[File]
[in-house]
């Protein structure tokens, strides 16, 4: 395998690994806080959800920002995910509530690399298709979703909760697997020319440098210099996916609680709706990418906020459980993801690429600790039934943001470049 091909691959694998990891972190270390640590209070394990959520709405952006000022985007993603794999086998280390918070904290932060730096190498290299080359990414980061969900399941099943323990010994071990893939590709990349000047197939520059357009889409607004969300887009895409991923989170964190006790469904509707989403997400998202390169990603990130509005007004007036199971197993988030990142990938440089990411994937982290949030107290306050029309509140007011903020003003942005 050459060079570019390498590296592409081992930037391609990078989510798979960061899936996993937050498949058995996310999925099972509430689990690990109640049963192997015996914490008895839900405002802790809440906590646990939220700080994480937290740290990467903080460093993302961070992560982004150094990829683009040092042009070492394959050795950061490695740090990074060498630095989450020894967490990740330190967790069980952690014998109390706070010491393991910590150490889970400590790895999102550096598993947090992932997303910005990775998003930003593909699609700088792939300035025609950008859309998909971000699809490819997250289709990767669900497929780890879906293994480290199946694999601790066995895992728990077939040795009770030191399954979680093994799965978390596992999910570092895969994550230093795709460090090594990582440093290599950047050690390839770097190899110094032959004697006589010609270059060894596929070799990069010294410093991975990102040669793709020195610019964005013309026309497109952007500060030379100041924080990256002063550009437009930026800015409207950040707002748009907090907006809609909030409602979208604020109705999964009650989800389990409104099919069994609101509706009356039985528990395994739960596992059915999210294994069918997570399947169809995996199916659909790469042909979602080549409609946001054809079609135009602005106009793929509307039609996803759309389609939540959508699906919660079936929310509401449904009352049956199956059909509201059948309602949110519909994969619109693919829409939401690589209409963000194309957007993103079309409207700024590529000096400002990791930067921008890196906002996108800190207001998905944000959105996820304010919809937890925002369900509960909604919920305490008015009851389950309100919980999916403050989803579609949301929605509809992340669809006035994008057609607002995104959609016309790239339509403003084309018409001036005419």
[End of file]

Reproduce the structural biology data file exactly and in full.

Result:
[in-house]
């Protein structure tokens, strides 16, 4: 395998690994806080959800920002995910509530690399298709979703909760697997020319440098210099996916609680709706990418906020459980993801690429600790039934943001470049 091909691959694998990891972190270390640590209070394990959520709405952006000022985007993603794999086998280390918070904290932060730096190498290299080359990414980061969900399941099943323990010994071990893939590709990349000047197939520059357009889409607004969300887009895409991923989170964190006790469904509707989403997400998202390169990603990130509005007004007036199971197993988030990142990938440089990411994937982290949030107290306050029309509140007011903020003003942005 050459060079570019390498590296592409081992930037391609990078989510798979960061899936996993937050498949058995996310999925099972509430689990690990109640049963192997015996914490008895839900405002802790809440906590646990939220700080994480937290740290990467903080460093993302961070992560982004150094990829683009040092042009070492394959050795950061490695740090990074060498630095989450020894967490990740330190967790069980952690014998109390706070010491393991910590150490889970400590790895999102550096598993947090992932997303910005990775998003930003593909699609700088792939300035025609950008859309998909971000699809490819997250289709990767669900497929780890879906293994480290199946694999601790066995895992728990077939040795009770030191399954979680093994799965978390596992999910570092895969994550230093795709460090090594990582440093290599950047050690390839770097190899110094032959004697006589010609270059060894596929070799990069010294410093991975990102040669793709020195610019964005013309026309497109952007500060030379100041924080990256002063550009437009930026800015409207950040707002748009907090907006809609909030409602979208604020109705999964009650989800389990409104099919069994609101509706009356039985528990395994739960596992059915999210294994069918997570399947169809995996199916659909790469042909979602080549409609946001054809079609135009602005106009793929509307039609996803759309389609939540959508699906919660079936929310509401449904009352049956199956059909509201059948309602949110519909994969619109693919829409939401690589209409963000194309957007993103079309409207700024590529000096400002990791930067921008890196906002996108800190207001998905944000959105996820304010919809937890925002369900509960909604919920305490008015009851389950309100919980999916403050989803579609949301929605509809992340669809006035994008057609607002995104959609016309790239339509403003084309018409001036005419």